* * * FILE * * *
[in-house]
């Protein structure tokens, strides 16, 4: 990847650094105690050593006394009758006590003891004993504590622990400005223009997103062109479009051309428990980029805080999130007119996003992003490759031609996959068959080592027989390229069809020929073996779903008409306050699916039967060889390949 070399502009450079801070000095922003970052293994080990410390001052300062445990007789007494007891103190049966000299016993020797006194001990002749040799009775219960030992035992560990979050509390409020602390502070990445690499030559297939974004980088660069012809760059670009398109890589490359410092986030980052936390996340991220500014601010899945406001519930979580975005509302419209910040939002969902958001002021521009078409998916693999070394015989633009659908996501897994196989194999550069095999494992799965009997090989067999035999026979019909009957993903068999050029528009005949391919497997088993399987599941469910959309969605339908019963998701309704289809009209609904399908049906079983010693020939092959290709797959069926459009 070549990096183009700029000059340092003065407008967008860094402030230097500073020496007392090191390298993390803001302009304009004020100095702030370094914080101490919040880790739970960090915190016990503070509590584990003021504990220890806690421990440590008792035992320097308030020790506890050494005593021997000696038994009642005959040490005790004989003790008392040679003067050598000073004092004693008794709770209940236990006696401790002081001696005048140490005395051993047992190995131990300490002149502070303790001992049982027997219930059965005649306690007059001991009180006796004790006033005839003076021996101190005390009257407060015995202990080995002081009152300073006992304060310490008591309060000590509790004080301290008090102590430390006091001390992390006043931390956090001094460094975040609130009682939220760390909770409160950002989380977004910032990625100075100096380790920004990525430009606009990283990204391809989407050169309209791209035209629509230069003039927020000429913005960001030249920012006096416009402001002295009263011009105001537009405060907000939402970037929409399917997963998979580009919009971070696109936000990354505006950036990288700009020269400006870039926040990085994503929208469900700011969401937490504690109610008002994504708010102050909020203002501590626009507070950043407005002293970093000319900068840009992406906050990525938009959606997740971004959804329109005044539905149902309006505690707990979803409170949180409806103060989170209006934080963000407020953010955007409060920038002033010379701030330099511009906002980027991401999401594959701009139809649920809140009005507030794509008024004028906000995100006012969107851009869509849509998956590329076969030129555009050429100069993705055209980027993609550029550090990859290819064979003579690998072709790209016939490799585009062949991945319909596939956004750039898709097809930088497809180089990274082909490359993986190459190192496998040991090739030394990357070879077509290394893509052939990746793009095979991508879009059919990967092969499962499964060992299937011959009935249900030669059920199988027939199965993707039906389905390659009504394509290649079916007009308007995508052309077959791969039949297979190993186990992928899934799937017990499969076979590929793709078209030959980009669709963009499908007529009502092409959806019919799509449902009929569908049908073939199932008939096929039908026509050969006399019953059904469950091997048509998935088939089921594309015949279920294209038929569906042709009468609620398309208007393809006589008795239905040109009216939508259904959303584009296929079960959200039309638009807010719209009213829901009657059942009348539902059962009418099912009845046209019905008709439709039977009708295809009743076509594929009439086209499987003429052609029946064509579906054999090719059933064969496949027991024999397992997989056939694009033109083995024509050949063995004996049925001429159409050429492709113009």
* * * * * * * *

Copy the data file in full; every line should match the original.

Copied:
[in-house]
């Protein structure tokens, strides 16, 4: 990847650094105690050593006394009758006590003891004993504590622990400005223009997103062109479009051309428990980029805080999130007119996003992003490759031609996959068959080592027989390229069809020929073996779903008409306050699916039967060889390949 070399502009450079801070000095922003970052293994080990410390001052300062445990007789007494007891103190049966000299016993020797006194001990002749040799009775219960030992035992560990979050509390409020602390502070990445690499030559297939974004980088660069012809760059670009398109890589490359410092986030980052936390996340991220500014601010899945406001519930979580975005509302419209910040939002969902958001002021521009078409998916693999070394015989633009659908996501897994196989194999550069095999494992799965009997090989067999035999026979019909009957993903068999050029528009005949391919497997088993399987599941469910959309969605339908019963998701309704289809009209609904399908049906079983010693020939092959290709797959069926459009 070549990096183009700029000059340092003065407008967008860094402030230097500073020496007392090191390298993390803001302009304009004020100095702030370094914080101490919040880790739970960090915190016990503070509590584990003021504990220890806690421990440590008792035992320097308030020790506890050494005593021997000696038994009642005959040490005790004989003790008392040679003067050598000073004092004693008794709770209940236990006696401790002081001696005048140490005395051993047992190995131990300490002149502070303790001992049982027997219930059965005649306690007059001991009180006796004790006033005839003076021996101190005390009257407060015995202990080995002081009152300073006992304060310490008591309060000590509790004080301290008090102590430390006091001390992390006043931390956090001094460094975040609130009682939220760390909770409160950002989380977004910032990625100075100096380790920004990525430009606009990283990204391809989407050169309209791209035209629509230069003039927020000429913005960001030249920012006096416009402001002295009263011009105001537009405060907000939402970037929409399917997963998979580009919009971070696109936000990354505006950036990288700009020269400006870039926040990085994503929208469900700011969401937490504690109610008002994504708010102050909020203002501590626009507070950043407005002293970093000319900068840009992406906050990525938009959606997740971004959804329109005044539905149902309006505690707990979803409170949180409806103060989170209006934080963000407020953010955007409060920038002033010379701030330099511009906002980027991401999401594959701009139809649920809140009005507030794509008024004028906000995100006012969107851009869509849509998956590329076969030129555009050429100069993705055209980027993609550029550090990859290819064979003579690998072709790209016939490799585009062949991945319909596939956004750039898709097809930088497809180089990274082909490359993986190459190192496998040991090739030394990357070879077509290394893509052939990746793009095979991508879009059919990967092969499962499964060992299937011959009935249900030669059920199988027939199965993707039906389905390659009504394509290649079916007009308007995508052309077959791969039949297979190993186990992928899934799937017990499969076979590929793709078209030959980009669709963009499908007529009502092409959806019919799509449902009929569908049908073939199932008939096929039908026509050969006399019953059904469950091997048509998935088939089921594309015949279920294209038929569906042709009468609620398309208007393809006589008795239905040109009216939508259904959303584009296929079960959200039309638009807010719209009213829901009657059942009348539902059962009418099912009845046209019905008709439709039977009708295809009743076509594929009439086209499987003429052609029946064509579906054999090719059933064969496949027991024999397992997989056939694009033109083995024509050949063995004996049925001429159409050429492709113009």